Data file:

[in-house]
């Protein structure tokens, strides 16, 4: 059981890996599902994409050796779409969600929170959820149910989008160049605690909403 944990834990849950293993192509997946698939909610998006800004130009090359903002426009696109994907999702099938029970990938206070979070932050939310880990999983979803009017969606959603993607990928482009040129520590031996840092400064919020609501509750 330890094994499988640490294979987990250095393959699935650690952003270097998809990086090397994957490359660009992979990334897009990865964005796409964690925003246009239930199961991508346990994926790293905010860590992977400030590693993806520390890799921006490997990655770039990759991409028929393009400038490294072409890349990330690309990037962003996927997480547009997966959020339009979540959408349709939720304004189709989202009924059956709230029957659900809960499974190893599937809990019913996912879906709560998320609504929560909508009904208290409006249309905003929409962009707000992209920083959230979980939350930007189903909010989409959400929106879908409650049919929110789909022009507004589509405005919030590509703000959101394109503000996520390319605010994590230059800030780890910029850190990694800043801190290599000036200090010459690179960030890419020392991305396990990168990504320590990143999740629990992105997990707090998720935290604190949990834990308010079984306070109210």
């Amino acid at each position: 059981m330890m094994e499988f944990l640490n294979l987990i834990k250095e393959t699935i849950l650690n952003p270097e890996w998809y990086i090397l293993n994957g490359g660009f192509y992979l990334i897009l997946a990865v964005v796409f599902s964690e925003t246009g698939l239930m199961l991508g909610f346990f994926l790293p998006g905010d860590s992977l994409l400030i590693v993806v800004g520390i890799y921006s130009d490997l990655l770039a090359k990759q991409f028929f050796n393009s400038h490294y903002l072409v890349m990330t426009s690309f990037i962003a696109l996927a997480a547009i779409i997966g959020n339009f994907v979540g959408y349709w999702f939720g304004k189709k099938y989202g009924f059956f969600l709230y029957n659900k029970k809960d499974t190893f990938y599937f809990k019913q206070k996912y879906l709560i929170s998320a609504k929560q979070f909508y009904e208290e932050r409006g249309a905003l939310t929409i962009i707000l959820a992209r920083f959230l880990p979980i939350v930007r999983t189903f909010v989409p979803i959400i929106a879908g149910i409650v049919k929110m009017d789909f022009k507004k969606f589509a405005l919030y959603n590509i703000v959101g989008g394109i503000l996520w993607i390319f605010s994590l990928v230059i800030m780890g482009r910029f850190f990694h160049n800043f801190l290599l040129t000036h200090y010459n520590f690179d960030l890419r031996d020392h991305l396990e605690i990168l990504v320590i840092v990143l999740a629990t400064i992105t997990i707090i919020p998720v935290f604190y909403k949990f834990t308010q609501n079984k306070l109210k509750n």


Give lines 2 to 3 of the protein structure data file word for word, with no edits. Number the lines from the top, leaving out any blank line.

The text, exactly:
């Protein structure tokens, strides 16, 4: 059981890996599902994409050796779409969600929170959820149910989008160049605690909403 944990834990849950293993192509997946698939909610998006800004130009090359903002426009696109994907999702099938029970990938206070979070932050939310880990999983979803009017969606959603993607990928482009040129520590031996840092400064919020609501509750 330890094994499988640490294979987990250095393959699935650690952003270097998809990086090397994957490359660009992979990334897009990865964005796409964690925003246009239930199961991508346990994926790293905010860590992977400030590693993806520390890799921006490997990655770039990759991409028929393009400038490294072409890349990330690309990037962003996927997480547009997966959020339009979540959408349709939720304004189709989202009924059956709230029957659900809960499974190893599937809990019913996912879906709560998320609504929560909508009904208290409006249309905003929409962009707000992209920083959230979980939350930007189903909010989409959400929106879908409650049919929110789909022009507004589509405005919030590509703000959101394109503000996520390319605010994590230059800030780890910029850190990694800043801190290599000036200090010459690179960030890419020392991305396990990168990504320590990143999740629990992105997990707090998720935290604190949990834990308010079984306070109210």
């Amino acid at each position: 059981m330890m094994e499988f944990l640490n294979l987990i834990k250095e393959t699935i849950l650690n952003p270097e890996w998809y990086i090397l293993n994957g490359g660009f192509y992979l990334i897009l997946a990865v964005v796409f599902s964690e925003t246009g698939l239930m199961l991508g909610f346990f994926l790293p998006g905010d860590s992977l994409l400030i590693v993806v800004g520390i890799y921006s130009d490997l990655l770039a090359k990759q991409f028929f050796n393009s400038h490294y903002l072409v890349m990330t426009s690309f990037i962003a696109l996927a997480a547009i779409i997966g959020n339009f994907v979540g959408y349709w999702f939720g304004k189709k099938y989202g009924f059956f969600l709230y029957n659900k029970k809960d499974t190893f990938y599937f809990k019913q206070k996912y879906l709560i929170s998320a609504k929560q979070f909508y009904e208290e932050r409006g249309a905003l939310t929409i962009i707000l959820a992209r920083f959230l880990p979980i939350v930007r999983t189903f909010v989409p979803i959400i929106a879908g149910i409650v049919k929110m009017d789909f022009k507004k969606f589509a405005l919030y959603n590509i703000v959101g989008g394109i503000l996520w993607i390319f605010s994590l990928v230059i800030m780890g482009r910029f850190f990694h160049n800043f801190l290599l040129t000036h200090y010459n520590f690179d960030l890419r031996d020392h991305l396990e605690i990168l990504v320590i840092v990143l999740a629990t400064i992105t997990i707090i919020p998720v935290f604190y909403k949990f834990t308010q609501n079984k306070l109210k509750n």